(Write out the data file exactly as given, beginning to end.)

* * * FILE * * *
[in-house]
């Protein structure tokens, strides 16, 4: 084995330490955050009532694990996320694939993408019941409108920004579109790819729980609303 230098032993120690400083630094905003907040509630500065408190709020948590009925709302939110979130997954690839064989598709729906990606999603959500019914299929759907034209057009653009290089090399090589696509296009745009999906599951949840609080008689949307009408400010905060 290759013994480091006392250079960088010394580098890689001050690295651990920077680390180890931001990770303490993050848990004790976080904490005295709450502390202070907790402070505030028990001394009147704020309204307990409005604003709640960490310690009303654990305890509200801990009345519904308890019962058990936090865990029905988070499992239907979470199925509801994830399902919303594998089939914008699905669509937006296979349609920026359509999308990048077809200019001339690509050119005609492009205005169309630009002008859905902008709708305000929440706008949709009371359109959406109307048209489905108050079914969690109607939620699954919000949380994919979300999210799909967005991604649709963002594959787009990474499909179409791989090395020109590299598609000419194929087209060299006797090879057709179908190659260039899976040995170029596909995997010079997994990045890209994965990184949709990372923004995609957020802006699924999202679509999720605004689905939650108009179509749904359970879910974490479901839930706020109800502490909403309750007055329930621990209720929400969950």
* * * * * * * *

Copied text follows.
[in-house]
């Protein structure tokens, strides 16, 4: 084995330490955050009532694990996320694939993408019941409108920004579109790819729980609303 230098032993120690400083630094905003907040509630500065408190709020948590009925709302939110979130997954690839064989598709729906990606999603959500019914299929759907034209057009653009290089090399090589696509296009745009999906599951949840609080008689949307009408400010905060 290759013994480091006392250079960088010394580098890689001050690295651990920077680390180890931001990770303490993050848990004790976080904490005295709450502390202070907790402070505030028990001394009147704020309204307990409005604003709640960490310690009303654990305890509200801990009345519904308890019962058990936090865990029905988070499992239907979470199925509801994830399902919303594998089939914008699905669509937006296979349609920026359509999308990048077809200019001339690509050119005609492009205005169309630009002008859905902008709708305000929440706008949709009371359109959406109307048209489905108050079914969690109607939620699954919000949380994919979300999210799909967005991604649709963002594959787009990474499909179409791989090395020109590299598609000419194929087209060299006797090879057709179908190659260039899976040995170029596909995997010079997994990045890209994965990184949709990372923004995609957020802006699924999202679509999720605004689905939650108009179509749904359970879910974490479901839930706020109800502490909403309750007055329930621990209720929400969950």